Pennsylvania law sometimes allows tenants to deduct from their rent the cost of repairs that would typically be the landlord's responsibility. If the renter decides to go this route, they must notify the landlord in writing of problems that need to be fixed, as well as their intent to pay for them if the landlord doesn't take the appropriate action.

If the landlord fails to repair the problem within 14 days, the renter may take it upon themselves to make the repair or they can hire a repair person to do it. Afterward, they can submit an invoice to the landlord and deduct that amount from the rent. However, a tenant who deducts or withholds a portion of the rent may face an eviction lawsuit.

Landlord Retaliation for Rent Withholding

If a landlord's property is uninhabitable and a tenant withholds rent, it is illegal for that landlord to retaliate against a renter for acting within their rights. For example, a landlord cannot evict a tenant in Pennsylvania if they:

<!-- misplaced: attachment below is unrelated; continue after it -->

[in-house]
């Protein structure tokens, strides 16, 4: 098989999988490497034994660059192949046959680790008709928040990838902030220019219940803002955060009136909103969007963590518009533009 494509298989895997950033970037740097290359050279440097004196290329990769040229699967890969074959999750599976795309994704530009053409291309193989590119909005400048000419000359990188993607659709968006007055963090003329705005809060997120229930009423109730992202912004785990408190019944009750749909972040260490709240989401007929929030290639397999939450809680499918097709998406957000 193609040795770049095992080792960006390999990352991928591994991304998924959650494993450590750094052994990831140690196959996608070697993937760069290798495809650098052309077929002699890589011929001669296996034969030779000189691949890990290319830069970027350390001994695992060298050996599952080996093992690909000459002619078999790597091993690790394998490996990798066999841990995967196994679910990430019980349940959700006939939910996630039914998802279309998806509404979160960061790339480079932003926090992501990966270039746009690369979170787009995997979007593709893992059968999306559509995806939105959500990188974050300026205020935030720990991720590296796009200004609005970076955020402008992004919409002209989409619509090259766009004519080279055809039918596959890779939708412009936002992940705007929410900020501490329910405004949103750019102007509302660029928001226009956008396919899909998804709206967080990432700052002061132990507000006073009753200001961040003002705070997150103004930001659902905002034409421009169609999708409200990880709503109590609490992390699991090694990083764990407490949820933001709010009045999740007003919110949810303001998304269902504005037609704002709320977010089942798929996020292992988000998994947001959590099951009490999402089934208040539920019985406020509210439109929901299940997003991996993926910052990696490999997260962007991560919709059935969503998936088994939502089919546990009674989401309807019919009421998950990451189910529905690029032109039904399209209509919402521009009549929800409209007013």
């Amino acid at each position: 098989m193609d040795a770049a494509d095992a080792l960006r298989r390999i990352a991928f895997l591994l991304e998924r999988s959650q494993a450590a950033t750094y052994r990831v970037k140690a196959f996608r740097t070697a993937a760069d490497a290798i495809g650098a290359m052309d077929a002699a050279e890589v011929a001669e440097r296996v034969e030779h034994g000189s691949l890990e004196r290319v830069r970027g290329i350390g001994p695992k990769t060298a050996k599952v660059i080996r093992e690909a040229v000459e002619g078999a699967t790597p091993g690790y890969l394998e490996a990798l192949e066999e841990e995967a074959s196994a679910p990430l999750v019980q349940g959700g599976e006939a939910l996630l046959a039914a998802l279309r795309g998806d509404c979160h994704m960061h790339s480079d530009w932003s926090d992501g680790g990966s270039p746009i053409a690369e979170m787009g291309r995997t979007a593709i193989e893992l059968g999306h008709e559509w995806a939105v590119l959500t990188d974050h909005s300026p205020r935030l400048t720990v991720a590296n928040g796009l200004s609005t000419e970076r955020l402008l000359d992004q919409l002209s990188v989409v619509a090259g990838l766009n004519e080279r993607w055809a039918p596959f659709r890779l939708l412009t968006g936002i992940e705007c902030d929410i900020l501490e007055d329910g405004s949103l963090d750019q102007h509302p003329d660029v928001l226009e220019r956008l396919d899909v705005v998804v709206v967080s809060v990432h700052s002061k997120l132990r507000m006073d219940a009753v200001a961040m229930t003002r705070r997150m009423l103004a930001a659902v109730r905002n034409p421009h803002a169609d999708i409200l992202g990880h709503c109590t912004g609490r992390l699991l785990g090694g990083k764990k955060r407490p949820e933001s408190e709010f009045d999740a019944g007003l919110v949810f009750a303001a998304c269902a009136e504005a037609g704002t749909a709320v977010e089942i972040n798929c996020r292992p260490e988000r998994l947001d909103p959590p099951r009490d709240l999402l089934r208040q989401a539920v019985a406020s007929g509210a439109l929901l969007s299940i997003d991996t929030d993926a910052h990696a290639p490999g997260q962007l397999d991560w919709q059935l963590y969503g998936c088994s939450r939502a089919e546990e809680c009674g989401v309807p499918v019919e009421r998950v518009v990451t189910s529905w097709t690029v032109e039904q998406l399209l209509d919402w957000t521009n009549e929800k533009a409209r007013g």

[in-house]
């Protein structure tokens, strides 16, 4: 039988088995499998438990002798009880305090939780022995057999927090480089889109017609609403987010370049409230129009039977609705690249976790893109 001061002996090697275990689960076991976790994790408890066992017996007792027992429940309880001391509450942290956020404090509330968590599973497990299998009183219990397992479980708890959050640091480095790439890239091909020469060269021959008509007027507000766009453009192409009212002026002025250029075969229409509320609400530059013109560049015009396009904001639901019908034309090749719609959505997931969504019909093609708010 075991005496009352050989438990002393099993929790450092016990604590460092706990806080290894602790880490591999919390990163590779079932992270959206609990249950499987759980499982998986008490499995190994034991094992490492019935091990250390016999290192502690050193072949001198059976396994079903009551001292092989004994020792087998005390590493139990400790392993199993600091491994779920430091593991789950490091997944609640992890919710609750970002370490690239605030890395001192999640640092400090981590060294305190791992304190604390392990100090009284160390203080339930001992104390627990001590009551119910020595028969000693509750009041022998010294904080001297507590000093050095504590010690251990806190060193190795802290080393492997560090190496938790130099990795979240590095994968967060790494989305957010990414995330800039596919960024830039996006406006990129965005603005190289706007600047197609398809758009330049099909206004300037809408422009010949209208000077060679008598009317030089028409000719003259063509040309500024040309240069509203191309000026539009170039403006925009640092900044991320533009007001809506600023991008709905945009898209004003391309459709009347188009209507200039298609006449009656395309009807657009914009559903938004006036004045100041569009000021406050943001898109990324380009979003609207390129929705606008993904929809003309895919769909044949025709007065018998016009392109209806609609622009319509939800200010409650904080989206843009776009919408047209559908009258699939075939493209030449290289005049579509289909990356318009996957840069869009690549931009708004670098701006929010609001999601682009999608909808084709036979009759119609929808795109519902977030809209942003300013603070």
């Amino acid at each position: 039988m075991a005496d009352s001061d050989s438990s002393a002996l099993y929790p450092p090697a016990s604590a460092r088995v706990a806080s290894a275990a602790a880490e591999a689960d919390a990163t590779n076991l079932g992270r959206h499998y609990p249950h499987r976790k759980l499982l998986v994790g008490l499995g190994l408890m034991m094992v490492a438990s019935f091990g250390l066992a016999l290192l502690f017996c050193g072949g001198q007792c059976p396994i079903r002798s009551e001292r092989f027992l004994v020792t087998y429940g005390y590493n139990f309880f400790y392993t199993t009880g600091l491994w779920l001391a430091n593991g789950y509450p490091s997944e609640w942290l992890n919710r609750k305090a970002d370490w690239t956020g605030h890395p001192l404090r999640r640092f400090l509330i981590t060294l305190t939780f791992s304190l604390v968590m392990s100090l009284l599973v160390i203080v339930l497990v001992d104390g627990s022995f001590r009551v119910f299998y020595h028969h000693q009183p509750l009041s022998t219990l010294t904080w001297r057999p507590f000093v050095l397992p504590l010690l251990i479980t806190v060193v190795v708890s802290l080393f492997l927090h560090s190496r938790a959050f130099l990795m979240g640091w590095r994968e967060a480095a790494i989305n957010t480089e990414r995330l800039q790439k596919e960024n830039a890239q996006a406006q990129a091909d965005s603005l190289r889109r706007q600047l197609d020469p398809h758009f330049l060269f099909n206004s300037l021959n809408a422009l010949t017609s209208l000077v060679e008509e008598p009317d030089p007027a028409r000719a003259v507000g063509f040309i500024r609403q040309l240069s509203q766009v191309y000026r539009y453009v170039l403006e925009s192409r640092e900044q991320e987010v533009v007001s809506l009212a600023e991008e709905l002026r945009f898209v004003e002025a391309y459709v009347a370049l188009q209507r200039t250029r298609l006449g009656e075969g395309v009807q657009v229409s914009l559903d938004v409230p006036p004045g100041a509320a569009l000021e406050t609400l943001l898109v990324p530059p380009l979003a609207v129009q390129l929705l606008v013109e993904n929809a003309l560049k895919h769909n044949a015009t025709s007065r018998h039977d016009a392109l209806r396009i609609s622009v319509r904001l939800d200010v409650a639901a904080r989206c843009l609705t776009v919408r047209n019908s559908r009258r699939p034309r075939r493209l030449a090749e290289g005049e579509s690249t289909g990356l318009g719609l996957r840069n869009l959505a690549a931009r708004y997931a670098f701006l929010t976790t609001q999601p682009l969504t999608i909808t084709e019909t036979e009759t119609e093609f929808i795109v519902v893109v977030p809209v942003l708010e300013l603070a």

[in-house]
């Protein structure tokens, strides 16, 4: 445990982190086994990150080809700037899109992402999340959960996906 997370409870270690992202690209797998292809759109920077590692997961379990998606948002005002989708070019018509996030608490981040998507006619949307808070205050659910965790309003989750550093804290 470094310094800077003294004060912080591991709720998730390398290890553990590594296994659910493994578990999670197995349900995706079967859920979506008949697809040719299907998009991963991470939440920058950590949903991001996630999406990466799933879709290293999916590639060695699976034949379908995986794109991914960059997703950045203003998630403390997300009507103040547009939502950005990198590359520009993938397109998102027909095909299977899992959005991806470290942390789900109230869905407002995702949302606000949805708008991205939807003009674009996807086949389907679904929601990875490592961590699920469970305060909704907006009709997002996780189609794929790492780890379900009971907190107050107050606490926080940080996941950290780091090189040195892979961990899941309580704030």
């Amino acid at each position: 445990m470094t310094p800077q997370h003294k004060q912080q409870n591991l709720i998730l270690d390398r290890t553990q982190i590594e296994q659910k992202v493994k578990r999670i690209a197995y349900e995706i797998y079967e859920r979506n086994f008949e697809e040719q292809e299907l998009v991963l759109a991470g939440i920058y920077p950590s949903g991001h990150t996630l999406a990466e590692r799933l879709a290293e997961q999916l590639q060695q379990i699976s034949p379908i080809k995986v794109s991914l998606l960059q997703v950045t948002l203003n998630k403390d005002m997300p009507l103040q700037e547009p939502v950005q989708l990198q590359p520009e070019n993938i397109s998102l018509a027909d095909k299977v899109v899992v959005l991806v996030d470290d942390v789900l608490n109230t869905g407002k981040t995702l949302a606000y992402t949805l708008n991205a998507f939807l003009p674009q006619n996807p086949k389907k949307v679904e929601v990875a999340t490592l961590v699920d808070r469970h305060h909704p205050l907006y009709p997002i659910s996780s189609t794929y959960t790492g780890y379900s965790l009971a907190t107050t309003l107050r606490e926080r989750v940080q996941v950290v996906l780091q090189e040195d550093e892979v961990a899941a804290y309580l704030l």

• Have complained to a government agency about the dwelling being unsafe or uninhabitable.
  • Withheld rent due to hazardous or uninhabitable conditions.
  • Have joined a tenant union.

A tenant can sue a landlord for retaliatory eviction.

Avoiding a Landlord Lawsuit

If a landlord attempts to evict the tenant, the renter should bring a copy of the letter they wrote to the landlord informing them of the habitability issue. They must also show that they gave the landlord a reasonable amount of time to make repairs.

Any additional proof that they have of the problem will help them in court. This includes photos, work estimates and invoices for repair if they paid to have the problems fixed. If a tenant has withheld rent, they should show proof in court that they have not spent that rent money or if they did, it was only for repairs. The court is more likely to consider a defense of a warranty of habitability if the tenant has not spent their withheld rent on something else.

Types of Retaliatory Acts